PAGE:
Parasites may prevent aging and disease, new study finds

Parasites may prevent aging and disease, new study finds

When it comes to slowing down aging, and the health problems that often develop as our bodies get older, there are many strategies out there. Exercise more, eat a healthier diet, get better sleep come to mind. But ingesting parasites likely is not the first, or even hundredth, idea on your list.

New research, however, suggests certain parasites might help limit the effects of aging and some diseases.

Helminths, [HAL-minths] — think roundworms, tapeworms and flukes — have evolved with humans over centuries. They have helped the human body develop better tolerances for certain illnesses. Some experts say their decline, as a result of better hygiene, has led to higher levels of autoimmune problems.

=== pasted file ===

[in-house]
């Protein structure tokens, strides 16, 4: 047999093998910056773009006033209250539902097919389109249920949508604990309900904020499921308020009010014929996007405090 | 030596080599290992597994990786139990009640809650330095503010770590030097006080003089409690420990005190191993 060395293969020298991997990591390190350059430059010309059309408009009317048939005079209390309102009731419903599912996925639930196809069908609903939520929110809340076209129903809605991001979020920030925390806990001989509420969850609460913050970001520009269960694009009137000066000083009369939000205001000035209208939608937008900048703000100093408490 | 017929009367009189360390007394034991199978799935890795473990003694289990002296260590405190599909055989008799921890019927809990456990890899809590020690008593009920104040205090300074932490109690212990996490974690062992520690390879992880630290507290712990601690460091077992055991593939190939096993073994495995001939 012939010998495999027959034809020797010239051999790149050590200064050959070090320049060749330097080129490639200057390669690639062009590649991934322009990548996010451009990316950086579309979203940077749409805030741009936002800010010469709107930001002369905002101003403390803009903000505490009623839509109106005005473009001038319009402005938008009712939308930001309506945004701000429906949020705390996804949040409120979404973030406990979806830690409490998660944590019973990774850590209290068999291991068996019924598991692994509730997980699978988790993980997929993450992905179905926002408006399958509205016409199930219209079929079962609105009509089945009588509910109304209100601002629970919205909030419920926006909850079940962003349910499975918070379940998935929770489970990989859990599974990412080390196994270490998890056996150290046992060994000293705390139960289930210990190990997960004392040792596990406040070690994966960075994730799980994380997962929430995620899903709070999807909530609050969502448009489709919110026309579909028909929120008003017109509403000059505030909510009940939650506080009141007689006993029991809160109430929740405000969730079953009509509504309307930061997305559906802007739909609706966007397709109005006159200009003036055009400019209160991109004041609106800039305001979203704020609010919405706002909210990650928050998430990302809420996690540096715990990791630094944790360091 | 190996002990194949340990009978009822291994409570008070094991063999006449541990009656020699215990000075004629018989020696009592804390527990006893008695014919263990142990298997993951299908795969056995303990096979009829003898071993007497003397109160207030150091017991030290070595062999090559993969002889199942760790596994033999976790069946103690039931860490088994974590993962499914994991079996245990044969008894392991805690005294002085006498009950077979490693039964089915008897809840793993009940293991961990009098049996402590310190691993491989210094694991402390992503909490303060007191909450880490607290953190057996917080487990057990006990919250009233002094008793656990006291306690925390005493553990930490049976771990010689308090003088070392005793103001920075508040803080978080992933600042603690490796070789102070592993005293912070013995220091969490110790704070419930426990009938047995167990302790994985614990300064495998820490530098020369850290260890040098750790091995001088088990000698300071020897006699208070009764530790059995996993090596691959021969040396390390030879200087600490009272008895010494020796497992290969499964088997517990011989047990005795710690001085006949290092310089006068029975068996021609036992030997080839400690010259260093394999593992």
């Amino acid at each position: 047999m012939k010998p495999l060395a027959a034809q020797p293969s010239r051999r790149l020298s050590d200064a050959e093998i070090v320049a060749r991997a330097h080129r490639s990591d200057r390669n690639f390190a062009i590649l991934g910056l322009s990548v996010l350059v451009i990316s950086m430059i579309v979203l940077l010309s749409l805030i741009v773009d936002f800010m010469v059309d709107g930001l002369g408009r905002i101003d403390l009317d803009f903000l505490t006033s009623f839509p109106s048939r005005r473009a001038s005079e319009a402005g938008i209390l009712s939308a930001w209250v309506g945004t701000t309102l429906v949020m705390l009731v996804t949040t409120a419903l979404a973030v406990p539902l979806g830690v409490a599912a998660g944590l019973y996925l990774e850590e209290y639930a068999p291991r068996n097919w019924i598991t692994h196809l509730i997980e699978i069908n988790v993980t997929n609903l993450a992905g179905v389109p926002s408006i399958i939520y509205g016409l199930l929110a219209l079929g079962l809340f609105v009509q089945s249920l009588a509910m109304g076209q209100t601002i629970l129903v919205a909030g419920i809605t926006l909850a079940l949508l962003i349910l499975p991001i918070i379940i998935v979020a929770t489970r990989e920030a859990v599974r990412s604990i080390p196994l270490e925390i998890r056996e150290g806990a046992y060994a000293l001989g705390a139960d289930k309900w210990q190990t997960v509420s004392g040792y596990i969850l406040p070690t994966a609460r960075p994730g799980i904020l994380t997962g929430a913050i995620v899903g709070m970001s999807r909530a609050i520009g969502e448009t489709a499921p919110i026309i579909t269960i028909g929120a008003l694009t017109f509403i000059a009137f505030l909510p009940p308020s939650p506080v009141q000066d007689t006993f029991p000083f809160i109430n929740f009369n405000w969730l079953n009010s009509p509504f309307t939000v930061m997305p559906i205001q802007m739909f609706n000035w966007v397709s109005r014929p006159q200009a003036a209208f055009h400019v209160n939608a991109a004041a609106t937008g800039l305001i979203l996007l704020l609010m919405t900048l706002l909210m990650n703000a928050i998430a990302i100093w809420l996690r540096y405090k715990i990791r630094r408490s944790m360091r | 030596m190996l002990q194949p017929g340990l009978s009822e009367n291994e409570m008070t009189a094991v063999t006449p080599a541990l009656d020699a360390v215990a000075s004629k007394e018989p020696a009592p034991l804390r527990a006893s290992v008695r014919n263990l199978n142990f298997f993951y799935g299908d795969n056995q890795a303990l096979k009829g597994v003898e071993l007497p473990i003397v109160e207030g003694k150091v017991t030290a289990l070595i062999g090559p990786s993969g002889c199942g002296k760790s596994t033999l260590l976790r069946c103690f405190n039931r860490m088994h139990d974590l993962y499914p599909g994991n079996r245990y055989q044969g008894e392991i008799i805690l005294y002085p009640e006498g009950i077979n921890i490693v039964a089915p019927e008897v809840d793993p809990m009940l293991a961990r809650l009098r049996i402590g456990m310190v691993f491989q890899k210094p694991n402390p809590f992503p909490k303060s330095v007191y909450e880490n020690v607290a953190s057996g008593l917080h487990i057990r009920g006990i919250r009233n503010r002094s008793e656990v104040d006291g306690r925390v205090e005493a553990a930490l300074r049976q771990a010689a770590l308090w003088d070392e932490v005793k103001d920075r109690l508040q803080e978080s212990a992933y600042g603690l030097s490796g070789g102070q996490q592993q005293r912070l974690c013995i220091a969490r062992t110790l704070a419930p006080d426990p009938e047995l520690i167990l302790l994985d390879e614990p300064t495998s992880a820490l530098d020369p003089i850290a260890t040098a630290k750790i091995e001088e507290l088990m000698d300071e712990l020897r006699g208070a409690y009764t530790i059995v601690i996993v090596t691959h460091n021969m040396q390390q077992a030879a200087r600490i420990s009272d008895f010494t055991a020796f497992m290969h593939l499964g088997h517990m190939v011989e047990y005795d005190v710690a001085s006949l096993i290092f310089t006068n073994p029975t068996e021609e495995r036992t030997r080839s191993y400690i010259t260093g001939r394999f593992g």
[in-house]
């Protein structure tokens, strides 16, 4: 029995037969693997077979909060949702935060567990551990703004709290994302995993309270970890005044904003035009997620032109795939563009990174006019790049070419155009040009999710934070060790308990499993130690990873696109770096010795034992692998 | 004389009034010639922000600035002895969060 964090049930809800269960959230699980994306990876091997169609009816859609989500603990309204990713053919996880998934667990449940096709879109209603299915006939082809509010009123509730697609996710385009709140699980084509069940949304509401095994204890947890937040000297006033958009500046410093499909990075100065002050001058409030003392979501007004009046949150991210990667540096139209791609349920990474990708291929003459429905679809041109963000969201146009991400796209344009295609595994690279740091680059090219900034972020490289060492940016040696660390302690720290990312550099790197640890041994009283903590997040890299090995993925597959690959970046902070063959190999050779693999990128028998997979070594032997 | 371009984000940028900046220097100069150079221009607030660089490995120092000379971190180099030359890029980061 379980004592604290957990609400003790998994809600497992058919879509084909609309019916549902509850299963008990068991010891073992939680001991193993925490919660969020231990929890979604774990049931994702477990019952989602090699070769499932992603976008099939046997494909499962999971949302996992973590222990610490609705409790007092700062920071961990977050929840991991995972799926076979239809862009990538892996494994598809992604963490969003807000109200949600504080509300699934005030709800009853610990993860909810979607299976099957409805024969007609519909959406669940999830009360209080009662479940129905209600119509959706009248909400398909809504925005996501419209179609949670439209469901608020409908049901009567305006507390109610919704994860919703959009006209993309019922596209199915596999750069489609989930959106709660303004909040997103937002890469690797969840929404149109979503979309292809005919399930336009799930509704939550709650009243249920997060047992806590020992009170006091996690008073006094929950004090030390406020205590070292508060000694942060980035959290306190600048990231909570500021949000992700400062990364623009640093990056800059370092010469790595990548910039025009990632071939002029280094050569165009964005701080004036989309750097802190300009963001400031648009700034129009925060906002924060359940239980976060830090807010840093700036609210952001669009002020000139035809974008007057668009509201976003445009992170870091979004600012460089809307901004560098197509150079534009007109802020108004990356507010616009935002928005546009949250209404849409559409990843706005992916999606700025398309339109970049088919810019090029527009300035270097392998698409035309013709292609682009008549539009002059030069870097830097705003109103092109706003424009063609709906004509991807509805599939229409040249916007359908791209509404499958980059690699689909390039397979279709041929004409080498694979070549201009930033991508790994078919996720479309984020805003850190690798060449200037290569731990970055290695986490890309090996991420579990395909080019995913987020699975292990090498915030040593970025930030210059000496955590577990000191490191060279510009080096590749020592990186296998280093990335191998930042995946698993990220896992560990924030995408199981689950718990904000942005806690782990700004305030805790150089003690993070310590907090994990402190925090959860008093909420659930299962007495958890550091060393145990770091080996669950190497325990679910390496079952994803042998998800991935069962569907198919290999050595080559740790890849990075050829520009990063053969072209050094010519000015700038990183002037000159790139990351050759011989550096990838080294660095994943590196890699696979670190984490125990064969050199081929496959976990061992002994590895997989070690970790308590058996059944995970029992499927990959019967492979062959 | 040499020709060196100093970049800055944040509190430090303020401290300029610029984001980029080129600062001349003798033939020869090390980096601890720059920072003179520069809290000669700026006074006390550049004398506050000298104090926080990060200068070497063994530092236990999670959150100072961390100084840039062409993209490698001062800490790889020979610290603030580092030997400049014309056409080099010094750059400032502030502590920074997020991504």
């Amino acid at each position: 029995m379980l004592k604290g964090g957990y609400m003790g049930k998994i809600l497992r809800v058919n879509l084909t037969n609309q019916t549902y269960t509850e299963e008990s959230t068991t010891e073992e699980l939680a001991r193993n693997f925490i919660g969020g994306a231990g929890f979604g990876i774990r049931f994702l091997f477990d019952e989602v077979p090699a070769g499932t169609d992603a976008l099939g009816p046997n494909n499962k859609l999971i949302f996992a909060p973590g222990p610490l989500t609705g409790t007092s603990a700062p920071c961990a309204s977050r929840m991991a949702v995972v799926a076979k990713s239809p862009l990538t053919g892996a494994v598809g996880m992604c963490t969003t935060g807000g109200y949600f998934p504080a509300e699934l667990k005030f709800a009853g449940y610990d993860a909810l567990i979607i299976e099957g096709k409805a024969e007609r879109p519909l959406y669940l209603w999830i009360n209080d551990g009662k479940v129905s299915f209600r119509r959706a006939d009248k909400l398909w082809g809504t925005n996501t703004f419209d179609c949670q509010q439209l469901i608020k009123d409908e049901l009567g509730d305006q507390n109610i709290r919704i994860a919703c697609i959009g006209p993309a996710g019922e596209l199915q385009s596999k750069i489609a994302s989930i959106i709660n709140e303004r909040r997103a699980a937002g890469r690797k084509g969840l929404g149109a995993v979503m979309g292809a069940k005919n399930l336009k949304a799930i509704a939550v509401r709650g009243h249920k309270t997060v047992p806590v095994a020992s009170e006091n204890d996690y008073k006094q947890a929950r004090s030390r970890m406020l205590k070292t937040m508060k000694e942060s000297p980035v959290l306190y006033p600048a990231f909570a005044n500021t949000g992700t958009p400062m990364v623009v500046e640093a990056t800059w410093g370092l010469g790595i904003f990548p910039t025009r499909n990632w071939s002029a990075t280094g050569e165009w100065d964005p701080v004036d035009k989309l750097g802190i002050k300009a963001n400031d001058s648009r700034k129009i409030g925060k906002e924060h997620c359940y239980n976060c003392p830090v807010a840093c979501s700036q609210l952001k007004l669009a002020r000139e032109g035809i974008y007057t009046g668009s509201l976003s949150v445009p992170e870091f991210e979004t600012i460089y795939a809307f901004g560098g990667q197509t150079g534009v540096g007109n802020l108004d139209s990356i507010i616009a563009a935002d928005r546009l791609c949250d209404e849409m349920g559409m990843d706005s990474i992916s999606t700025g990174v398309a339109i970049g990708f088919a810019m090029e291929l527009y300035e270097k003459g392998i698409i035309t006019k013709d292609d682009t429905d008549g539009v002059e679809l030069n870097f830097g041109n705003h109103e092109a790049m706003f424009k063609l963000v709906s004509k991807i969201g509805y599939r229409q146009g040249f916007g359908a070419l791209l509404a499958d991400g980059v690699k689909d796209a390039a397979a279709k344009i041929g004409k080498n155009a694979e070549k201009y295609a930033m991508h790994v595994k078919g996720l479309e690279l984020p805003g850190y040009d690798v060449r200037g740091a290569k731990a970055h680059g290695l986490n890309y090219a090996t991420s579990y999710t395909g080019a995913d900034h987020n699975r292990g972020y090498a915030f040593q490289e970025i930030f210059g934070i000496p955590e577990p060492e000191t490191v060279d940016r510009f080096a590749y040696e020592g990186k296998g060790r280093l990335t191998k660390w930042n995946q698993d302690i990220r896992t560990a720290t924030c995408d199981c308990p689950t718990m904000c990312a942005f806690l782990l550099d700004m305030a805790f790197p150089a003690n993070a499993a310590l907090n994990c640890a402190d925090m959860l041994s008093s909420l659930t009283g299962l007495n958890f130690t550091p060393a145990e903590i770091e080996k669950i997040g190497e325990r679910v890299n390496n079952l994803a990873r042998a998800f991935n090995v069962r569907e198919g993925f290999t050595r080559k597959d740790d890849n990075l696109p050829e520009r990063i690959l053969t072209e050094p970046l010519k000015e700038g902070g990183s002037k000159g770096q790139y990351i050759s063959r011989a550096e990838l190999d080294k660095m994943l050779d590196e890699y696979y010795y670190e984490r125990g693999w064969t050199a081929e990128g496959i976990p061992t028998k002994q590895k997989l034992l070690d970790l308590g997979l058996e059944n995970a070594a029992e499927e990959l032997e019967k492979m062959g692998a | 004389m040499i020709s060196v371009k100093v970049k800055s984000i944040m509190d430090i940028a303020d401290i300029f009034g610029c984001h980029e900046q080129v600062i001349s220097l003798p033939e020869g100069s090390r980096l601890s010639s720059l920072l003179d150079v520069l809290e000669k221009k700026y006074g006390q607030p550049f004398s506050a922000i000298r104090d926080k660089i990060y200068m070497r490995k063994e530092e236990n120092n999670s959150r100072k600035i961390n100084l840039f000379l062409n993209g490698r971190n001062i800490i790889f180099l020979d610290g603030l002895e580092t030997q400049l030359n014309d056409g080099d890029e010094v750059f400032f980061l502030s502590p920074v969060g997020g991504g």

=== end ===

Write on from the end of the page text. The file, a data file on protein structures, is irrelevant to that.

One such condition is inflammaging, which is a chronic form of inflammation that worsens with age.

With inflammaging, there is a rise in pro-inflammatory proteins in the blood. Researchers at University College London have determined the molecular components of helminths can suppress these levels and also help combat a number of inflammatory conditions, including MS, rheumatoid arthritis and diabetes.

A separate study at the University of Glasgow found a protein called ES-62, which is an anti-inflammatory molecule found in roundworms, not only suppressed inflammaging in mice, it also gave them a 12% increase in their median lifespan.

Before you go looking for tapeworms to swallow, keep in mind that helminths can also be harmful to your health. Some have been linked to cancer and other diseases.

But scientists are recognizing that after many years of trying to eradicate these parasites, it may be time to explore their possible health benefits, as strange as that sounds.

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